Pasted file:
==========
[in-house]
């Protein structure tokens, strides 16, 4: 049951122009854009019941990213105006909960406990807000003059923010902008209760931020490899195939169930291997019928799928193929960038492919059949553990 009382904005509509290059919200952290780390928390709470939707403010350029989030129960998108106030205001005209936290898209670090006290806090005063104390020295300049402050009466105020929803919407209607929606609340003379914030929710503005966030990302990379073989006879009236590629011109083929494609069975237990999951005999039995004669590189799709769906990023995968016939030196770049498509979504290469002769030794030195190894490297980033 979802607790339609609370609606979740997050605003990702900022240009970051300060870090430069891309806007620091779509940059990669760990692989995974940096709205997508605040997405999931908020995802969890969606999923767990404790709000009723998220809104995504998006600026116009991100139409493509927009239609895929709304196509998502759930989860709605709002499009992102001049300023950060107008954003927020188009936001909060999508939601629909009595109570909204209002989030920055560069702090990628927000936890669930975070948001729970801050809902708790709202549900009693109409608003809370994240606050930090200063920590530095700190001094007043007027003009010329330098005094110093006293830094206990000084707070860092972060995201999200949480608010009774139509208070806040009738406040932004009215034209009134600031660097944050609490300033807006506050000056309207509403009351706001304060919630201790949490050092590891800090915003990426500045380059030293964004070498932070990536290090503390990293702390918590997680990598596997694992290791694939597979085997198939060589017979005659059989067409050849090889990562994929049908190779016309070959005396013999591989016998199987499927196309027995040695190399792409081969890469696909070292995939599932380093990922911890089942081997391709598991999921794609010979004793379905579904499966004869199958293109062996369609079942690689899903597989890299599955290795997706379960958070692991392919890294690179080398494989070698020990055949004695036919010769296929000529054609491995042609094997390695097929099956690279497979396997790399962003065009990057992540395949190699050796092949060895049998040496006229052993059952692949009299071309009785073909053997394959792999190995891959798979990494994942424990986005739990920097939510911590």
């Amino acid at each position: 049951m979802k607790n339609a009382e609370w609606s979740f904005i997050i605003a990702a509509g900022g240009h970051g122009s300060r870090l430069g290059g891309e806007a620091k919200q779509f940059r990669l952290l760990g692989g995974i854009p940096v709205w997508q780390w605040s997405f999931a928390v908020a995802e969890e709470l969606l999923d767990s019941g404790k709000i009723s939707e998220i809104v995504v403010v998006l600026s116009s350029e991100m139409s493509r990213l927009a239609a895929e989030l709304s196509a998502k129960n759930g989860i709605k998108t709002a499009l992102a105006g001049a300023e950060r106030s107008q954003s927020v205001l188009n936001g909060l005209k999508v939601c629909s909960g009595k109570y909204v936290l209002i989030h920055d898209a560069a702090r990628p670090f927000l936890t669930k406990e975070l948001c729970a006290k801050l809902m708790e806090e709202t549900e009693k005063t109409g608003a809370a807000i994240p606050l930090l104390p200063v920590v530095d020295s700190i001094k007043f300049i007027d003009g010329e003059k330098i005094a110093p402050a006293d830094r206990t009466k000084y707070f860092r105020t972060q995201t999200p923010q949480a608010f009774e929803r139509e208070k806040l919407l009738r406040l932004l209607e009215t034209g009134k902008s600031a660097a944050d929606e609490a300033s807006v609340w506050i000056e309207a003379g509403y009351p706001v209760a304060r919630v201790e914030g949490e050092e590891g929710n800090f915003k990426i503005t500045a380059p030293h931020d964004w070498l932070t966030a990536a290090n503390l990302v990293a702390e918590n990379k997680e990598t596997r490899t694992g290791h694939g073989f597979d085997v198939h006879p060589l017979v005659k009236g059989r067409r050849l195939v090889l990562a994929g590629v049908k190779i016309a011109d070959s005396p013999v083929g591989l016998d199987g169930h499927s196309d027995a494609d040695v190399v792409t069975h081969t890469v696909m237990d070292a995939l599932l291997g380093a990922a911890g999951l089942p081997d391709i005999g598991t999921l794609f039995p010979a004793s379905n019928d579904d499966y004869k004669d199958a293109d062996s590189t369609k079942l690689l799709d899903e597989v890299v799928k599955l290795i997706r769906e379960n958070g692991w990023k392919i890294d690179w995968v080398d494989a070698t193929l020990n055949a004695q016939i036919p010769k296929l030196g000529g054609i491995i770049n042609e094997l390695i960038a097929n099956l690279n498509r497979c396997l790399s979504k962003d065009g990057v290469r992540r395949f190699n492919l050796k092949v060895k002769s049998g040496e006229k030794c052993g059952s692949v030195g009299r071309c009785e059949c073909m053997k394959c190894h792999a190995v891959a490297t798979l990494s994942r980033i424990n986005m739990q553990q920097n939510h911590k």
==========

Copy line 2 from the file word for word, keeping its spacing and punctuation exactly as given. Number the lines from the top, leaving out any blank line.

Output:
């Protein structure tokens, strides 16, 4: 049951122009854009019941990213105006909960406990807000003059923010902008209760931020490899195939169930291997019928799928193929960038492919059949553990 009382904005509509290059919200952290780390928390709470939707403010350029989030129960998108106030205001005209936290898209670090006290806090005063104390020295300049402050009466105020929803919407209607929606609340003379914030929710503005966030990302990379073989006879009236590629011109083929494609069975237990999951005999039995004669590189799709769906990023995968016939030196770049498509979504290469002769030794030195190894490297980033 979802607790339609609370609606979740997050605003990702900022240009970051300060870090430069891309806007620091779509940059990669760990692989995974940096709205997508605040997405999931908020995802969890969606999923767990404790709000009723998220809104995504998006600026116009991100139409493509927009239609895929709304196509998502759930989860709605709002499009992102001049300023950060107008954003927020188009936001909060999508939601629909009595109570909204209002989030920055560069702090990628927000936890669930975070948001729970801050809902708790709202549900009693109409608003809370994240606050930090200063920590530095700190001094007043007027003009010329330098005094110093006293830094206990000084707070860092972060995201999200949480608010009774139509208070806040009738406040932004009215034209009134600031660097944050609490300033807006506050000056309207509403009351706001304060919630201790949490050092590891800090915003990426500045380059030293964004070498932070990536290090503390990293702390918590997680990598596997694992290791694939597979085997198939060589017979005659059989067409050849090889990562994929049908190779016309070959005396013999591989016998199987499927196309027995040695190399792409081969890469696909070292995939599932380093990922911890089942081997391709598991999921794609010979004793379905579904499966004869199958293109062996369609079942690689899903597989890299599955290795997706379960958070692991392919890294690179080398494989070698020990055949004695036919010769296929000529054609491995042609094997390695097929099956690279497979396997790399962003065009990057992540395949190699050796092949060895049998040496006229052993059952692949009299071309009785073909053997394959792999190995891959798979990494994942424990986005739990920097939510911590």